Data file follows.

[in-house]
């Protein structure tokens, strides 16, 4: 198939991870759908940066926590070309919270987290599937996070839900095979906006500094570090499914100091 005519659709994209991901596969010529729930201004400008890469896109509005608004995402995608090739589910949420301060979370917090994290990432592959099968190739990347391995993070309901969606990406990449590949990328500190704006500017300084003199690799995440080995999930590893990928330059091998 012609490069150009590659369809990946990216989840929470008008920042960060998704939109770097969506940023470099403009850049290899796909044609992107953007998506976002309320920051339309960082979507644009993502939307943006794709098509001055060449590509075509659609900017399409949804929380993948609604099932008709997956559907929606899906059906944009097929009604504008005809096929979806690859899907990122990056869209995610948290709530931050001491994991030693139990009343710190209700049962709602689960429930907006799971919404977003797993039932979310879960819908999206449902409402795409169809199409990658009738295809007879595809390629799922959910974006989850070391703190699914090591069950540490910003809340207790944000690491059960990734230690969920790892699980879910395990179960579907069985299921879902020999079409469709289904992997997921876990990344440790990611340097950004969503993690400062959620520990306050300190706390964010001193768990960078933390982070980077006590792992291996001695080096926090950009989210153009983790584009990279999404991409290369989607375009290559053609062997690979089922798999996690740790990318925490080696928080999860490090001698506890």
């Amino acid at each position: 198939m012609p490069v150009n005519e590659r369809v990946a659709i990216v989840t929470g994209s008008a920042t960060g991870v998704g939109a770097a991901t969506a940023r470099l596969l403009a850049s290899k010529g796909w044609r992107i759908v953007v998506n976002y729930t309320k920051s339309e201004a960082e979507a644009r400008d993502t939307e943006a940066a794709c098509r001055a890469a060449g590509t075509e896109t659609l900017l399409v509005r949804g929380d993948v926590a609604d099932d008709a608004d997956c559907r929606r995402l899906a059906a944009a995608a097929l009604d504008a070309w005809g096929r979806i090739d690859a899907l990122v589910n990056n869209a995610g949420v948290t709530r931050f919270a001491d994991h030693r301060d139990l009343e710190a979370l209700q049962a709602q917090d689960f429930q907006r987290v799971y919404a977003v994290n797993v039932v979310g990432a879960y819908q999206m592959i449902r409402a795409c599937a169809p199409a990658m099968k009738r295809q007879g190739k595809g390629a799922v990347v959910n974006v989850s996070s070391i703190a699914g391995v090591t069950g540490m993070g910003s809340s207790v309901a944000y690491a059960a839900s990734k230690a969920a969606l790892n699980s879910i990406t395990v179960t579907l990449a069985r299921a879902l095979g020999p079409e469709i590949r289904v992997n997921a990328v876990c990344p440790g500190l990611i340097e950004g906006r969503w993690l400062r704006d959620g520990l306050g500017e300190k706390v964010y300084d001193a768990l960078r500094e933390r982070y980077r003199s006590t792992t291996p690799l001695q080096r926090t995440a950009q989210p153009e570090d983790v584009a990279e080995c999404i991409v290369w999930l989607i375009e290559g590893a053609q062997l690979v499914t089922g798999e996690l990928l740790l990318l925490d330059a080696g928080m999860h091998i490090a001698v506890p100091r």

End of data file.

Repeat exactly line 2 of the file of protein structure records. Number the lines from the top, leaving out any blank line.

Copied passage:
């Protein structure tokens, strides 16, 4: 198939991870759908940066926590070309919270987290599937996070839900095979906006500094570090499914100091 005519659709994209991901596969010529729930201004400008890469896109509005608004995402995608090739589910949420301060979370917090994290990432592959099968190739990347391995993070309901969606990406990449590949990328500190704006500017300084003199690799995440080995999930590893990928330059091998 012609490069150009590659369809990946990216989840929470008008920042960060998704939109770097969506940023470099403009850049290899796909044609992107953007998506976002309320920051339309960082979507644009993502939307943006794709098509001055060449590509075509659609900017399409949804929380993948609604099932008709997956559907929606899906059906944009097929009604504008005809096929979806690859899907990122990056869209995610948290709530931050001491994991030693139990009343710190209700049962709602689960429930907006799971919404977003797993039932979310879960819908999206449902409402795409169809199409990658009738295809007879595809390629799922959910974006989850070391703190699914090591069950540490910003809340207790944000690491059960990734230690969920790892699980879910395990179960579907069985299921879902020999079409469709289904992997997921876990990344440790990611340097950004969503993690400062959620520990306050300190706390964010001193768990960078933390982070980077006590792992291996001695080096926090950009989210153009983790584009990279999404991409290369989607375009290559053609062997690979089922798999996690740790990318925490080696928080999860490090001698506890």